Rite Aid’s (RAD) outlook is a hot mess — so hot the company may not be in business much longer.
At least that’s the word from Deutsche Bank analyst George Hill, who issued a damning downgrade of the struggling retailer on Thursday.
Hill slashed his rating on Rite Aid to Sell and slapped the stock with a $1 price target. Most worrisome — at least if one still owns Rite Aid’s stock — is that Hill suggests Rite Aid may go under.
“We see a likely risk that the company provides guidance next week that causes investors to question the company’s ability to sustain itself as a going concern, leading to a sharp reduction in the value of Rite Aid shares,” Hill said.
Shares of Rite Aid were rocked on the scathing critique of the company’s business.
The stock crashed 24% to $6.45 on the session. Shares are now down 50% over the past two years, badly lagging pharmacy rivals CVS Health (+70%) and Walgreens (+1%) — both of which have put up much stronger results as people visited to get COVID-19 vaccines.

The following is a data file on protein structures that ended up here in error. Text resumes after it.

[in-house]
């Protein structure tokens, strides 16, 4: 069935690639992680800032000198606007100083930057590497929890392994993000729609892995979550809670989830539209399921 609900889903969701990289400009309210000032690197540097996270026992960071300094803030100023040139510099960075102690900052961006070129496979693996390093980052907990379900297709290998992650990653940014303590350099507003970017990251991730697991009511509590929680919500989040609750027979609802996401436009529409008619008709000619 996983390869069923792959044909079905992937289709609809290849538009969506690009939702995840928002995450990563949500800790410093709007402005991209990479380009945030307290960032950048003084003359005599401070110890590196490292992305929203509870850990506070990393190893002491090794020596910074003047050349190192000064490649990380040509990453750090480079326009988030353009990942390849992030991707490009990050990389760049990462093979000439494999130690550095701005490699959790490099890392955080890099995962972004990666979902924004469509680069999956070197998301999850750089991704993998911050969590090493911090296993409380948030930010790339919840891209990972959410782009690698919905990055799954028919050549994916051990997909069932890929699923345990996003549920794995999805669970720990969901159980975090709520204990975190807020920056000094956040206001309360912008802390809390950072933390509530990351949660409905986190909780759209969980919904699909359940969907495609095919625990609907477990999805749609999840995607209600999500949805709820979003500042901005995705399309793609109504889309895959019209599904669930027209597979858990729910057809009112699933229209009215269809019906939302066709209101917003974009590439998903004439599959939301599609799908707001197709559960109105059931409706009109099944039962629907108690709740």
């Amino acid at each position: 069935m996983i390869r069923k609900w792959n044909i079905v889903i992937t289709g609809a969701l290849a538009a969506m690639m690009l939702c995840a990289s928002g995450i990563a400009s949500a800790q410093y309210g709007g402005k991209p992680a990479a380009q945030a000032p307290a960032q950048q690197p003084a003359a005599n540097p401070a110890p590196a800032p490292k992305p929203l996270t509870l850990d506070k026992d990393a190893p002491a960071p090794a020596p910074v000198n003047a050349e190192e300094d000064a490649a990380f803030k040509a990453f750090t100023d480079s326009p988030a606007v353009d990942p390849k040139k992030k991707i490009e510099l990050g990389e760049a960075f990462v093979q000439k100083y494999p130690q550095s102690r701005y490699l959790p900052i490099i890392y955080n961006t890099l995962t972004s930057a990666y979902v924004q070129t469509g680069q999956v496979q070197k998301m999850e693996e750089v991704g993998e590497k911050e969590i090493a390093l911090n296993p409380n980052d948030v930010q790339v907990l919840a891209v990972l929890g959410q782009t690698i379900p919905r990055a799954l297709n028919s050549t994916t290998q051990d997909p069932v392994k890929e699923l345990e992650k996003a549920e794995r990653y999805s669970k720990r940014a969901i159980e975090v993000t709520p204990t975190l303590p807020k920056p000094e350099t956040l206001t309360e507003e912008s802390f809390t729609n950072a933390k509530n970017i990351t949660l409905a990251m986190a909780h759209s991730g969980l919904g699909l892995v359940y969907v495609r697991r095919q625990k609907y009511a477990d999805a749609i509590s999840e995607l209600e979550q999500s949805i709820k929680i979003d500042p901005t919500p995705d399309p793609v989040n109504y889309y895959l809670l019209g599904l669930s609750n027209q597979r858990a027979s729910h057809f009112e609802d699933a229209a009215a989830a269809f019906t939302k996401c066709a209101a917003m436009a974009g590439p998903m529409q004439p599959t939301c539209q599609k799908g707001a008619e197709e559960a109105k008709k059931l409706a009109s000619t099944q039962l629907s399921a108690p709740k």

A Rite Aid spokesman didn’t return Yahoo Finance’s request for comment on Hill’s analysis.
Hill says Rite Aid — which has a bloated $3.2 billion in debt after years of aggressive expansion that hasn’t panned out — simply may not generate enough cash to stay viable.
Explained Hill, “The key investor focus will be Rite Aid’s guidance for fiscal 2023, where the company has previously indicated it could generate well in excess of $430mm in EBITDA. This figure is important because Rite Aid needs to generate $190 million to $200 million in cash annually to cover its debt service costs, plus another $200 to $250 million to cover its store maintenance capital expenditure requirement, meaning Rite Aid needs to generate ~$400 to $450 million in annual adjusted EBITDA to continue as an operating company. At a number below…
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